In exploring the context in which humanity’s generations live out their lives, is our existence more accurately seen as a carousel or a rollercoaster?
A recent article in The New Yorker reviews what it calls the “decline in historical thinking” and makes it clear that what is at risk is less about the names and dates of history and more about the degradation of our capacity to think about the hinterland of, and empathy for, our humanity. How do we understand the context of the lives we are living?
A few minutes spent walking around any ground that is rich in history – and Fleet Street is as good a ground as any, and better than many – and it is easy to sense the colossal difference that a little thinking can make. It is not just a matter of what happens, but what is written about what happens, and the impact of what is written on what is subsequently thought.
Names and dates do matter but not as some memory test of things that happened in the past. In this context I have always been intrigued by one particular quote from Kurt Vonnegut. Indeed, the author of Slaughterhouse 5 might suggest that we have always been intrigued; we continue to be intrigued; and we will always, off into the distant horizons of our future as a species, engage in being intrigued. (Famous also for his antipathy to semi-colons, Vonnegut might also suggest a re-write for this paragraph). Anyway, to his quote:
“All moments, past, present, and future, always have existed, always will exist . . . It’s just an illusion here on Earth that one moment follows another one, like beads on a string, and that once that moment is gone it is gone forever.”
Our enduring intrigue about the possible circularities of time and life, and the consequent opening up of space into multiple dimensions, make thinking about our experience far richer and more rewarding, especially if we see life’s journey as more of a carousel than a rollercoaster. Momentum matters less than mindfulness: and the reflection that others are sharing the journey with us is taken to another level with the thought that they have always shared the carousel with us, and they always will.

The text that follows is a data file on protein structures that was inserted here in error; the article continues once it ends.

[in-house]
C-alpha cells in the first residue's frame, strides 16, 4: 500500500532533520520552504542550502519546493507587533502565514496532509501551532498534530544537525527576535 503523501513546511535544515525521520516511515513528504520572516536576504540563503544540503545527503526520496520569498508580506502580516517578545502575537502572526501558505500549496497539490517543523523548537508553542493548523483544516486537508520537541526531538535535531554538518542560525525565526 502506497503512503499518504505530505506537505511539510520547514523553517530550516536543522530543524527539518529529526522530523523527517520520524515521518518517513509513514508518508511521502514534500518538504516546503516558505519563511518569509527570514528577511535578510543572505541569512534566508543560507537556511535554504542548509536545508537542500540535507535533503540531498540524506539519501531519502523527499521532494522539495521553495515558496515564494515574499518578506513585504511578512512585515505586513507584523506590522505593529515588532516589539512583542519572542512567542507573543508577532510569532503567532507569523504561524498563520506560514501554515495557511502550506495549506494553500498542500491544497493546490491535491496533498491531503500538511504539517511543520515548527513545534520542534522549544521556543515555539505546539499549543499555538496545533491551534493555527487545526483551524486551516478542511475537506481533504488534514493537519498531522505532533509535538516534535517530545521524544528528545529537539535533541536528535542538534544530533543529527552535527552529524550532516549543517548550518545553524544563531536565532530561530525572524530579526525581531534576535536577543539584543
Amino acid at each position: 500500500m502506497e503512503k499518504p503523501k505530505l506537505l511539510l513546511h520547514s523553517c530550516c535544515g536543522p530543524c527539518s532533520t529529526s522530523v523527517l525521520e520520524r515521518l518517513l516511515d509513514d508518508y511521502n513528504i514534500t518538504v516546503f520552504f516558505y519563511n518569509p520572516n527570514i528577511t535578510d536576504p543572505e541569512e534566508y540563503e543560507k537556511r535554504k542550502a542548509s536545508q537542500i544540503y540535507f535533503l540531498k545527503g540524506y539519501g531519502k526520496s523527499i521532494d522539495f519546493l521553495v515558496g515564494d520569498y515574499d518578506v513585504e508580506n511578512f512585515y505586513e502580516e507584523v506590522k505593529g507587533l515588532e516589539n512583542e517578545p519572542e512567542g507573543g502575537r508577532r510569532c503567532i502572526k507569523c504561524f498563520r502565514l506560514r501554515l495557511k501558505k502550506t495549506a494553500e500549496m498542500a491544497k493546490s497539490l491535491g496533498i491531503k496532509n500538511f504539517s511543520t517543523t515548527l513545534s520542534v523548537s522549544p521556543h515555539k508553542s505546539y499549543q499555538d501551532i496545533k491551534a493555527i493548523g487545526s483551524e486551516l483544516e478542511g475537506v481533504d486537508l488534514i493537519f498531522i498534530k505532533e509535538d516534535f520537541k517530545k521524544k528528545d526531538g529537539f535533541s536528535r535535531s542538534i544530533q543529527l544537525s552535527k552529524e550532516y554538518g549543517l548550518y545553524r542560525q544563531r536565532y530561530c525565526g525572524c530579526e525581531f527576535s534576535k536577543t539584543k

Fleet Street is one of the premier spots on the planet for its concentration, sustained over centuries, of such mindfulness. Over six centuries, think of it: this enduring convocation of the creative, living out their acutely examined lives and, along the way, curating the language with which they expressed themselves . . . with which we now express ourselves.
We walk their streets and talk of their history having seeped into the stones; the tour guides talk of living history, and their spirits walking abroad. In fact, it’s better than that. They wrote it down.
They wrote it down. What they left behind was the language we use – not only in our memorializing their lives, but in ordering up the drinks at the end of the walking tour. They live forward on the circle of our lives, alive in every breath we take, every thought we make.